A lot of us may not be blogging over the next few days, so here’s my wish to all of you for a happy holiday season, whatever it is you like to celebrate.
I haven’t been driving around much lately because I was busy studying, so maybe it’s my imagination, but I don’t think I’m seeing as many Christmas decorations in areas that flooded as I saw last year. Last year, the first Christmas after Katrina, people who made it back — some who were living in trailers, some living in tents, some in their gutted homes without gas, some without electricity, many taking cold showers, and eating MRE’s or cooking on camp stoves — people who were defying all odds and making it happen made a powerful statement about getting back to normal despite the odds by putting up some amazing Christmas decorations. If it’s true that there aren’t as many decorations this year, that would be very disconcerting because it would mean people are feeling defeated, or have already given up and moved away. More hopefully, it’s also entirely possible that people are just too damn busy fighting their insurance companies (still), and ICF for their Road Home grants, and the Corps of Engineers, and City Hall, and now, re-salvaging what they can of their salvaged Katrina possessions since the Sewerage and Water Board can’t handle a little rain.
A friend of mine was flooded again:
“The worst part about it, this is the stuff that survived,” said Steve Quick, who had just returned from school at Washington University in St. Louis to visit his girlfriend for the holidays.
Quick sorted through soggy pictures, stuffed animals and books, which he laid out to dry in the front room of his girlfriend’s apartment, which is still being renovated. His girlfriend, who was at work during the flooding, lives in a FEMA trailer next to the house.
I waded into River Road — ironically, in front of the Corps of Engineers office building — to push two flooded cars off of the street. As I was helping one driver blow water out of her engine block, I heard a loud thud as a driver trying to get out of the floodwater in a Toyota compact found a curb instead of a driveway. When he quickly jumped out of the car to examine the fabric burn on his forearm, I realized the smoke pouring out of the passenger cabin was coming from the deployed airbag.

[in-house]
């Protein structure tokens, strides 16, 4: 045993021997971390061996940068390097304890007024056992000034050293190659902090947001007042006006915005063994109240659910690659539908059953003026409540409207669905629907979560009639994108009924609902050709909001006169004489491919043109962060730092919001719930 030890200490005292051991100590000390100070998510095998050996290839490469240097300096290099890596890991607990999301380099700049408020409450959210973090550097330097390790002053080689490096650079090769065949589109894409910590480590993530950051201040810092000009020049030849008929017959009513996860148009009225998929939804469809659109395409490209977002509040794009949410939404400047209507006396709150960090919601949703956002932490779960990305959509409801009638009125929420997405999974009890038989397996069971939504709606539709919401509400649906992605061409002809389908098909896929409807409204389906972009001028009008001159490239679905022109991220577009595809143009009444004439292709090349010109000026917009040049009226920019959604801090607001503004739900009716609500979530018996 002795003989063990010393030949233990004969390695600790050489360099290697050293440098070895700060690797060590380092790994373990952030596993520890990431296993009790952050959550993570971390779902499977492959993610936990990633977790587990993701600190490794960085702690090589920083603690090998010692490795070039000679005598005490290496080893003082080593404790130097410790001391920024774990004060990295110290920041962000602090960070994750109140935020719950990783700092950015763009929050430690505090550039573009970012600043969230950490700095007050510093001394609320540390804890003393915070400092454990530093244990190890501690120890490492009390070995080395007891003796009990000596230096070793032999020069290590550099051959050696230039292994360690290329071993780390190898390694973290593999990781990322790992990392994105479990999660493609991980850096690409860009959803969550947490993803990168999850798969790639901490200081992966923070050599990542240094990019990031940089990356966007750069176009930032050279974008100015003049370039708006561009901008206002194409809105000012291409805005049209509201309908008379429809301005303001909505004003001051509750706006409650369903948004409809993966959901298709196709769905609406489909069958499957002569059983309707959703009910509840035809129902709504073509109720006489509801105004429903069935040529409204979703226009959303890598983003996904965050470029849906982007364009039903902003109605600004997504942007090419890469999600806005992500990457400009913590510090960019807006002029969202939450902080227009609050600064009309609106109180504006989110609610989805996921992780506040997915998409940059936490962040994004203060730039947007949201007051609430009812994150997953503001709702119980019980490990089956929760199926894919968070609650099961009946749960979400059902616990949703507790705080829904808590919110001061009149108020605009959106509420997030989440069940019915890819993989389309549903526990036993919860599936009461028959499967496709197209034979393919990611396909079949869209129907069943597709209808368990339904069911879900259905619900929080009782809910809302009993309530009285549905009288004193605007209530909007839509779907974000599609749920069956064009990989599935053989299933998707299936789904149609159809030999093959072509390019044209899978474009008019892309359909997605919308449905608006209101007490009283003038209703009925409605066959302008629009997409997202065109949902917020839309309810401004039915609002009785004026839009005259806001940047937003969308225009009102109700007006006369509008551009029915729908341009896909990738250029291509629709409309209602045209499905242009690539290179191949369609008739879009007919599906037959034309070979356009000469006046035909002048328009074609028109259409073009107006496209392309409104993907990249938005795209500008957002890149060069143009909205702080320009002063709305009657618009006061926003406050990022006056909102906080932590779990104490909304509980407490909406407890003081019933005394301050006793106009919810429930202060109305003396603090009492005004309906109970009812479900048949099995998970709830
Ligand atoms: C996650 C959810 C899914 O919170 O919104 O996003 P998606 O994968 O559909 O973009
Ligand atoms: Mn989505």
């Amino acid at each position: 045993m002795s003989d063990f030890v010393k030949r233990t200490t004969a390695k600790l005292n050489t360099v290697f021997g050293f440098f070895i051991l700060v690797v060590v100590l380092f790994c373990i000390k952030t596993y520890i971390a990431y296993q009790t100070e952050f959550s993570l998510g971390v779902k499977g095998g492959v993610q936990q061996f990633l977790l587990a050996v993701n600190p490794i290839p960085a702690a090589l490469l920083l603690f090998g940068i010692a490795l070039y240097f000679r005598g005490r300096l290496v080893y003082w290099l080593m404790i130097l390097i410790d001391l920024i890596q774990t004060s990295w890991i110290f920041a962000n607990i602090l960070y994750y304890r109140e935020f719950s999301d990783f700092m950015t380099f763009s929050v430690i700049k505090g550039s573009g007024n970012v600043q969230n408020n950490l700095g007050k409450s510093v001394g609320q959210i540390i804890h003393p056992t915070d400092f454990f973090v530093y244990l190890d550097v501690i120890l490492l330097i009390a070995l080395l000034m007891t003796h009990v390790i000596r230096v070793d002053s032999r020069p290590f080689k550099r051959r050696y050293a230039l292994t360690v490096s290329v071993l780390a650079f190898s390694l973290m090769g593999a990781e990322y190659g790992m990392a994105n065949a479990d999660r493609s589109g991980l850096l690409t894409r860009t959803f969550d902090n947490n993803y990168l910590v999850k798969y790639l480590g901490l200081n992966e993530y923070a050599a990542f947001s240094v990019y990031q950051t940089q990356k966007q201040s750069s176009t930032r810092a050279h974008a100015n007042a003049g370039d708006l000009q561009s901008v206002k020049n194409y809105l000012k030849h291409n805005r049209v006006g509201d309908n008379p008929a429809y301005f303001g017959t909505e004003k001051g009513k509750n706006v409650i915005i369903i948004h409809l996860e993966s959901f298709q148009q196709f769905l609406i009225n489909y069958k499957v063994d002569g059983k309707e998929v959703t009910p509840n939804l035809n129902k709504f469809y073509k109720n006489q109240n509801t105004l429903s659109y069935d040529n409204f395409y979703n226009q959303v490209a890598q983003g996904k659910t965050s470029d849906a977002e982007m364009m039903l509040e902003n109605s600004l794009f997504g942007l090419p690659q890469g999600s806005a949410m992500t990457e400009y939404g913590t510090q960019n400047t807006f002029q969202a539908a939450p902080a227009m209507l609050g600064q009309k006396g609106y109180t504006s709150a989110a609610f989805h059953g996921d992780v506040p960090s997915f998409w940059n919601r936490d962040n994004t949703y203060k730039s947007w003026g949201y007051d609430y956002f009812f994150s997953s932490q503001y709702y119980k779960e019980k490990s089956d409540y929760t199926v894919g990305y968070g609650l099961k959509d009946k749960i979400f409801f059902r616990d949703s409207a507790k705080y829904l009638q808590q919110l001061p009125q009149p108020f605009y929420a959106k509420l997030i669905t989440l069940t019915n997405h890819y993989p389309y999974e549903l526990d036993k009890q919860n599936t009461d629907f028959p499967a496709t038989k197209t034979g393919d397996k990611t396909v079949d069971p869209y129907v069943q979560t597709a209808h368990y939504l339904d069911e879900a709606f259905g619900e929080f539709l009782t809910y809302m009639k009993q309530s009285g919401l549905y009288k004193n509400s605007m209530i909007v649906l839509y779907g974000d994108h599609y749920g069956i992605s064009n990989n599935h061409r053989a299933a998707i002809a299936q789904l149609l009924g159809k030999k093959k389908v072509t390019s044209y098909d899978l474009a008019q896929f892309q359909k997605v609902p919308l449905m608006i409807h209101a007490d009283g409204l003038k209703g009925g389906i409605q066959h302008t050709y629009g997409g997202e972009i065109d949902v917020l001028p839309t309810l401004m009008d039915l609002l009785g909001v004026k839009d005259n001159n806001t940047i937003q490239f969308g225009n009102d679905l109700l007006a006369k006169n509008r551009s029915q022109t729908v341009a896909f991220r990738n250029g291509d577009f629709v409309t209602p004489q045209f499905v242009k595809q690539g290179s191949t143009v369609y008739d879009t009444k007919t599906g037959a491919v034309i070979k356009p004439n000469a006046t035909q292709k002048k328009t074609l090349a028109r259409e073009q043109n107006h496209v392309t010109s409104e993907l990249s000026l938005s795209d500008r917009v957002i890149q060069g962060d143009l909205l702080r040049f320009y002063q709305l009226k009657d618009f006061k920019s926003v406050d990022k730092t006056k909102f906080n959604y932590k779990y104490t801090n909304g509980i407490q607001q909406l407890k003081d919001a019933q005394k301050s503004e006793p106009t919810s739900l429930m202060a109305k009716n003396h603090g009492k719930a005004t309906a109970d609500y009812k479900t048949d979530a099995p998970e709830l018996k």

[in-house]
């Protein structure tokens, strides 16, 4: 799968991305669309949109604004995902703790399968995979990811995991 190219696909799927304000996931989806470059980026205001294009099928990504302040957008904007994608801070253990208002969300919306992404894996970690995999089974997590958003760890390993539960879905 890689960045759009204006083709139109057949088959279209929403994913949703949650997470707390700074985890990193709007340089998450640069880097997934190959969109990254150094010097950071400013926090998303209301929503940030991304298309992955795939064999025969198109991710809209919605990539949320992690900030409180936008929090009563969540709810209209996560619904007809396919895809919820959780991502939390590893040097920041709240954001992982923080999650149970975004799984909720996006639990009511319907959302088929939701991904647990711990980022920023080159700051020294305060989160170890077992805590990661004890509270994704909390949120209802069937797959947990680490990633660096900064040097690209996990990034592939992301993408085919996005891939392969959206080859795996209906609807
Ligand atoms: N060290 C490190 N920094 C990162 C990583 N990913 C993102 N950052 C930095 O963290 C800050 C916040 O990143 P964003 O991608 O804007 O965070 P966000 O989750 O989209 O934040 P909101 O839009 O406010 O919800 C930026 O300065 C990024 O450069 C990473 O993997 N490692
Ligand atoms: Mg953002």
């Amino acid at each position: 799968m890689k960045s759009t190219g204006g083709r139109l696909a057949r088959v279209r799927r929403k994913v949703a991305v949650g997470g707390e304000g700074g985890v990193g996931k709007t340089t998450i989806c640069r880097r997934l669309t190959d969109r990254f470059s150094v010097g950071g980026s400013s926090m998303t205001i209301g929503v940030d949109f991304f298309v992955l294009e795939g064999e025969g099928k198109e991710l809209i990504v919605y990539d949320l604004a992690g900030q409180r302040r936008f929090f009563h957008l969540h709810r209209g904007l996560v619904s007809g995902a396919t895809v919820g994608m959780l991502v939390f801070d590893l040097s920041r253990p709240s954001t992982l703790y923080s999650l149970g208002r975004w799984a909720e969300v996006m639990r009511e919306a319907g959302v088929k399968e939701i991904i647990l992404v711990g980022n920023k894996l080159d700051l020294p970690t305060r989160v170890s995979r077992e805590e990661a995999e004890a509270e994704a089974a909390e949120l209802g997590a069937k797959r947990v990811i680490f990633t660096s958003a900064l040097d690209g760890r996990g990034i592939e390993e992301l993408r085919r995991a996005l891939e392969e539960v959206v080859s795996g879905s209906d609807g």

It seems the problem was an electrical outage at Pumping Station No. 6, which would have slowed drainage throughout a huge swath of Uptown, Broadmoor, Carrollton, Jefferson, and Old Metairie, and silt-clogged pipes from Katrina flooding which FEMA still hasn’t paid to get cleaned.
I did find it interesting that the TP reporters caught up with Joe Sullivan, the general superintendent for the Sewerage and Water Board, even though he was on vacation. Sullivan couldn’t say how long the electrical outage at station 6 lasted, because of course, he was on vacation. So who’s in charge when Sullivan’s on vacation?
I’m also wondering why, if the city has so far had to pay for the cleanup of those drainage pipes — which were inundated by a disaster caused by the federal government — why isn’t Mayor Unseen Ray Nagin broadcasting this vital infrastructure project through a megaphone every day?
I find it difficult to imagine how four inches of water could cause so much destruction. I’m not convinced that The Times-Picayune got to the bottom of the problem, but Matt McBride has additional insights which, as always, merit attention. Here is blogging at it’s best — I mean, who has time to go around town in the middle of a rain storm to inspect the pumping stations (compare Matt’s report to the AP report in The Washington Post for an example of how media democracy is often far superior to corporate media). Good work Matt! Once again, New Orleans citizens are doing it for themselves!
One last item before I depart from this post. For those of us wondering whether or not citizens have power over local broadcasters, and can get them to serve the community better, Madison, Wisconsin has an answer.
Griper News is reporting that protestors forced Clear Channel to keep the Air America format on Madison’s 92.1 FM. There’s been quite a bit of discussion about Madison’s struggle in the comments to a recent PGR post, “Raise the volume: Raze corporate media.” The problem there was similar to the problem here in New Orleans — the only difference here is that the corporate villain is Entercom.
Just three days after the Democrats won control of Congress, Clear Channel announced that it was going to kill the progressive Air America format in Madison. In New Orleans, Entercom didn’t wait to announce the change — they just did it, two days after the election. Entercom is now re-running the same content on 1350 AM that it simultaneously broadcasts on two other stations, 870 AM and 105.3 FM. How hoarding three licenses to broadcast the same content in any way serves the community isn’t just a rhetorical question. It demands an answer by Entercom executives, and we citizens should demand public hearings and an FCC investigation.
Incidentally, Entercom used the same excuse that Clear Channel used. They both said that the Air America format had bad ratings and wasn’t getting any advertisers. The truth is, they never had a dedicated sales staff to acquire advertisers, and they never promoted the format.
Maybe John Nichols of The Nation will now turn his attention from Madison’s fight, to give us a hand in fighting New Orleans’ corporate media villains. Not only should we demand an alternative to the ignorant rants streaming from 690 AM, 870 AM, 105.3 FM, 1350 AM, and 99.5 FM, but the community should be able to operate its own radio station, sharing the information we need to make our neighborhoods safe places to live in again.
Imagine if Matt McBride had his own radio show!